Born Gold provides a new domestic experience

House show has the energy of a packed stadium.

Thursdays. For the most part, they could be considered rather uneventful: patiently waiting for the weekend to grace us with its presence and having to hide the excitement by burying ourselves in homework. However, last Thursday went against all odds and proved to be one of the most amazing evenings of my university career. This is all because of the native Edmontonian electronic music outfit known as Born Gold, joined by his accompanying musicians, who gave an absolutely stellar performance. When I was asked to review their show for The Argosy, I knew next to nothing about this band. The editor quickly showed me a few songs to give me an idea of what to expect, but that was the extent of my knowledge coming into the show. Nonetheless, I was already quite impressed by the accomplishments of the artist. Taking it all in, I promptly made my way to 14 Estabrooks, affectionately known as Patches, later that evening. 

Upon entering the house, my feeling of uncertainty was even more pronounced: there were only a few people hanging out in various rooms, the vibe was extremely laidback, and I knew absolutely no one. Set upon finding out what was going on, I approached a small group of people and asked them if Born Gold was still playing that evening. One of the girls cracked a smile and simply said “Of course! That’s them, actually!” Indeed, the band was just enjoying some casual conversation with the crowd, while Aiden, their percussionist, was reviewing shots from an upcoming music video. There was a genuine sense of proximity between the band and their fans that I had never experienced before. Quickly making the rounds and getting acquainted with the members, I started by asking them a few questions.

It was Eric’s, the man behind the more electronic side of things in the band, second time in New Brunswick, but it was Aiden’s first time on this side of Canada. On the other hand, Cecil, the main creative force behind Born Gold, was accustomed to our little town, having played Sappyfest with fellow Canadian artist Grimes two years prior to this show. Not long after, Aiden gave me a peek of what this tour consisted of; indeed, it was extremely expansive. Doing solely house shows, they had already toured across Canada and the United States, driving through it all. Doing house shows is not a very common thing, and Cecil expanded a little more on the matter by saying: “Your morale is very high, because the shows are consistently awesome. But there’s a measure of risk involved, financially speaking, in terms of the variability of your income.”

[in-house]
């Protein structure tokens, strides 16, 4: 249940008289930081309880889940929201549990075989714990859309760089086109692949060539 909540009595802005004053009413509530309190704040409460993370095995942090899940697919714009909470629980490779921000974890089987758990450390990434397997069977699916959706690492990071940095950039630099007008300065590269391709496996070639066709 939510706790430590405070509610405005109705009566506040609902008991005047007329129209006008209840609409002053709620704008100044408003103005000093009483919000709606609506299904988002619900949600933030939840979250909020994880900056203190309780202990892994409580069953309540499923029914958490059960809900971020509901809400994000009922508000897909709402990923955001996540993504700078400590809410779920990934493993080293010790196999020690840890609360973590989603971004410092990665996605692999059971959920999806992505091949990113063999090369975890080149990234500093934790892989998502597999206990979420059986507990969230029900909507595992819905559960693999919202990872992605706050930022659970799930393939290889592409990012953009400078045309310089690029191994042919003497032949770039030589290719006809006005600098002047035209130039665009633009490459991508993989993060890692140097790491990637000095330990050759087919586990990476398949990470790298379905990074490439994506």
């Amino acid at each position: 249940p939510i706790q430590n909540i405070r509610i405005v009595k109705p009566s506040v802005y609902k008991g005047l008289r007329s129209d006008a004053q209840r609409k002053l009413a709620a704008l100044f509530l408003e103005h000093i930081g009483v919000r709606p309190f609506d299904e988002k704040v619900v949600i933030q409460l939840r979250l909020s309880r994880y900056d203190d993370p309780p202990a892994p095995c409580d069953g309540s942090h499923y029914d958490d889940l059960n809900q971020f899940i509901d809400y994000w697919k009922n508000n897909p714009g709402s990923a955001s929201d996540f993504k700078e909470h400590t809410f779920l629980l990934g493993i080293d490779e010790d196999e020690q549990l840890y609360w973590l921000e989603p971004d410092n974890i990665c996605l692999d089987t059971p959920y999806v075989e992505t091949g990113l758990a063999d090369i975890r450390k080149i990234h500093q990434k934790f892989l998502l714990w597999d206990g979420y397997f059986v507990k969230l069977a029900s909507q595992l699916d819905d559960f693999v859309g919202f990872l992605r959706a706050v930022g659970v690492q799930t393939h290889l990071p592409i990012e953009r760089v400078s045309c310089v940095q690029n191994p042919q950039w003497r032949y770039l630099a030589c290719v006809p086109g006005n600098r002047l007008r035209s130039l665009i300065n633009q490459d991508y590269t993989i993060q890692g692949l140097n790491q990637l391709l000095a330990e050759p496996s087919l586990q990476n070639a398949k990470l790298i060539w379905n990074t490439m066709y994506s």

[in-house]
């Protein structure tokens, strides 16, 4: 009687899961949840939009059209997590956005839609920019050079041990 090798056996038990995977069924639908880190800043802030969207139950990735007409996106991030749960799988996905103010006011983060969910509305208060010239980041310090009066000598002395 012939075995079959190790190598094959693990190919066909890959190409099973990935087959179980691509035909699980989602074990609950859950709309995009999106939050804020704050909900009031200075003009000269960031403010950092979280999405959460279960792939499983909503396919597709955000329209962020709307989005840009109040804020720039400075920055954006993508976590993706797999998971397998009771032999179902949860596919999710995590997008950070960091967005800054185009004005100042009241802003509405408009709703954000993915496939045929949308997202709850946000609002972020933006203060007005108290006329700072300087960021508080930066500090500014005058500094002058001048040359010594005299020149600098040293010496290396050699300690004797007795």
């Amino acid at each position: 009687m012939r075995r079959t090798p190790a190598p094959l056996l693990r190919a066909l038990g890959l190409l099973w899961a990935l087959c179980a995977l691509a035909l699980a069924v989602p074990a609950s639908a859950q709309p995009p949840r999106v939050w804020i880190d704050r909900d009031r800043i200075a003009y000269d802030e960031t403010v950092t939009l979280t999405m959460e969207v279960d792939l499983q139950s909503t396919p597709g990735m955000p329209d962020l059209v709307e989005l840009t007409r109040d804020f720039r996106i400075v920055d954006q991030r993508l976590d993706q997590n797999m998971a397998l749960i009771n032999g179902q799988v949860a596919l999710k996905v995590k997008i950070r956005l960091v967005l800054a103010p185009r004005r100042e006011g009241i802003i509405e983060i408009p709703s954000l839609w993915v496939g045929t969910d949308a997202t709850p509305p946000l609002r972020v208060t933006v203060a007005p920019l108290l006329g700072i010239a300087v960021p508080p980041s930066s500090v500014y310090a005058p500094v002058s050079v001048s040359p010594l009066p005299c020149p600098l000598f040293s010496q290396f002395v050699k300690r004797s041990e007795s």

At last, the moment came: it was time to go downstairs and witness the abilities of Born Gold. The show proved to be much more than a band playing out their discography. It was a sensory experience. Blending electronic music with choreographed dancing, unique lightshows, and unparalleled levels of energy, the band had the crowd mesmerized. Cecil Frena is not only a musician, but a true artist in every sense of the word. His ability to create something so unique and powerful was unlike anything I had ever seen before. After the show, Cecil treated us to an eclectic and energetic DJ set to keep us on our feet until the wee hours of the morning. When the performance came to an end, I had the chance to catch up with him for a few more questions. 

When asked about the recent prominence of former collaborators, and good friends, Purity Ring, he simply said: “I can genuinely say that I love each of them and that I adore their art. (…) It’s exciting for me to see the world getting behind something that I think is absolutely the best.” 

It is clear to see that Born Gold cares deeply about his art, and will not let anything get in the way of his creative process. When someone is so deeply passionate about something, it shows, and in the case of Born Gold, it was undeniably showing. 

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